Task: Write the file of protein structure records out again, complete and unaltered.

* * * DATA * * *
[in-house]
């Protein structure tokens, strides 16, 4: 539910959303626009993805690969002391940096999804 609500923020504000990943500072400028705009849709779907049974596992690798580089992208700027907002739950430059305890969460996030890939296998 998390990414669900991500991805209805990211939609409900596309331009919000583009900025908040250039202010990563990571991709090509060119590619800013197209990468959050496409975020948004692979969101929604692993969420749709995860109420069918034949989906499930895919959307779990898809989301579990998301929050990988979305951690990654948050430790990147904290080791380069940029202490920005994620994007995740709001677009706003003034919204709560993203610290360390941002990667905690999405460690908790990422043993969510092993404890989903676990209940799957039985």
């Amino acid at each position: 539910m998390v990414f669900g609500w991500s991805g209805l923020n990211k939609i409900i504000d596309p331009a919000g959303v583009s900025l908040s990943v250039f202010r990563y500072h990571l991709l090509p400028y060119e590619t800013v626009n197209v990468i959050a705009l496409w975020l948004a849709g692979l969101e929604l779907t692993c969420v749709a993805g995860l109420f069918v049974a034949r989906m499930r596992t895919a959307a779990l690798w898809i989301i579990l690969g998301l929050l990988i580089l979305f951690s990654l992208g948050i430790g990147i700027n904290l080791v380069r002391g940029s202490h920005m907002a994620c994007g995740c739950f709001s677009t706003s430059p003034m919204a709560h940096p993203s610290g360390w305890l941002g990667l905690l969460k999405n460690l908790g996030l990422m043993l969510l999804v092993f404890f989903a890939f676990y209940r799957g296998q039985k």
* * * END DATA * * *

[in-house]
């Protein structure tokens, strides 16, 4: 539910959303626009993805690969002391940096999804 609500923020504000990943500072400028705009849709779907049974596992690798580089992208700027907002739950430059305890969460996030890939296998 998390990414669900991500991805209805990211939609409900596309331009919000583009900025908040250039202010990563990571991709090509060119590619800013197209990468959050496409975020948004692979969101929604692993969420749709995860109420069918034949989906499930895919959307779990898809989301579990998301929050990988979305951690990654948050430790990147904290080791380069940029202490920005994620994007995740709001677009706003003034919204709560993203610290360390941002990667905690999405460690908790990422043993969510092993404890989903676990209940799957039985």
């Amino acid at each position: 539910m998390v990414f669900g609500w991500s991805g209805l923020n990211k939609i409900i504000d596309p331009a919000g959303v583009s900025l908040s990943v250039f202010r990563y500072h990571l991709l090509p400028y060119e590619t800013v626009n197209v990468i959050a705009l496409w975020l948004a849709g692979l969101e929604l779907t692993c969420v749709a993805g995860l109420f069918v049974a034949r989906m499930r596992t895919a959307a779990l690798w898809i989301i579990l690969g998301l929050l990988i580089l979305f951690s990654l992208g948050i430790g990147i700027n904290l080791v380069r002391g940029s202490h920005m907002a994620c994007g995740c739950f709001s677009t706003s430059p003034m919204a709560h940096p993203s610290g360390w305890l941002g990667l905690l969460k999405n460690l908790g996030l990422m043993l969510l999804v092993f404890f989903a890939f676990y209940r799957g296998q039985k």